Poway ALERT tip line is open for residents to report safety concerns

(U-T Community Press)

Mayor Steve Vaus made recommendation at City Council meeting in wake of mass casualties

A new citywide tip line residents can call to report safety concerns started up in Poway on Wednesday morning.

Mayor Steve Vaus presented the idea for Poway ALERT (855-56-ALERT) at Tuesday night’s City Council meeting. Council members didn’t have to approve the idea but gave it their consensus.

The line will be accessible 24 hours a day, seven days a week for residents to call if they are concerned that someone they know may be planning an act of violence or may be a danger to themselves or others.

Vaus said he was inspired after reading studies showing that in virtually every mass casualty incident the perpetrator displayed behavioral warning signs prior to their attacks that were noted by family, friends and others, but went unreported.

The tip line can be a safety net not only for the community but also for someone who might be spiraling out of control, he said.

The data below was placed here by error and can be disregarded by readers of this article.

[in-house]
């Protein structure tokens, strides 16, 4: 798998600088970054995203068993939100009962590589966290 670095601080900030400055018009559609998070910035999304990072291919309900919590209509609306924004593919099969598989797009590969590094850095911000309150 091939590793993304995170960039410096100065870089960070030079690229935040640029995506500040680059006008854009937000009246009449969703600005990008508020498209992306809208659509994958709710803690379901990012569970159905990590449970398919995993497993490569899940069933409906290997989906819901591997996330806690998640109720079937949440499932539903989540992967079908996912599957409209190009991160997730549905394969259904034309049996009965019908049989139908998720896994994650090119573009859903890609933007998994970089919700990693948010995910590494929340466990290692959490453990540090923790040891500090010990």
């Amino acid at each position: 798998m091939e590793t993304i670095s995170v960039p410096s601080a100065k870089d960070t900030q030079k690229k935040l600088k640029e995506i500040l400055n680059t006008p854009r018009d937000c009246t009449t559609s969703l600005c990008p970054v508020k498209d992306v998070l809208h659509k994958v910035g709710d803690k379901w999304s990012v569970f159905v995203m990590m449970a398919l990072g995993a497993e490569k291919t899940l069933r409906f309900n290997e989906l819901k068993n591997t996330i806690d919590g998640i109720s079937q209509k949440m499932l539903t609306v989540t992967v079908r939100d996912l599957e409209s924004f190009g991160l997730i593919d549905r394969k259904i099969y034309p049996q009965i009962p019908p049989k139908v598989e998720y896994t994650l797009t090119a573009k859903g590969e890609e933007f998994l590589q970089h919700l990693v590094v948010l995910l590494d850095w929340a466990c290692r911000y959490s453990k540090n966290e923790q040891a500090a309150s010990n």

“If law enforcement had been alerted, lives could have possibly been saved,” Vaus said. “It is not enough just to remind people, ‘see something, say something.’ Poway ALERT gives them that place to say something — and to do so anonymously if needed — because if warning signs go unreported, tragedy may follow.”

Vaus said the tip line could be a “life saver.”

“The attack on Chabad of Poway reminded us all terror and tragedy can strike anywhere, any time. People still talk to me about that. Public safety is our city’s highest priority and our residents have always been willing partners in that pursuit,” Vaus said.

Poway ALERT does not replace 911, which should still be used in the event of an emergency, Vaus said. Messages to the tip line will be immediately forwarded to the Sheriff’s Department and addressed as appropriate.

Poway ALERT is modeled after a successful Poway Unified School District tip line the city started in 2018 to allow students, parents and community members to make reports related to school safety.

The line, which opened at 7 a.m. Wednesday, will be used during a trial period through the end of the year, with an evaluation by the city and Sheriff’s Department to determine if it will be continued. The cost through the trial period is estimated at $190.

Council members supported the mayor’s plan, saying it will help law enforcement agencies act proactively and not reactively to potential threats.

“I think this is great. It’s a terrific idea,” said Councilmember Barry Leonard.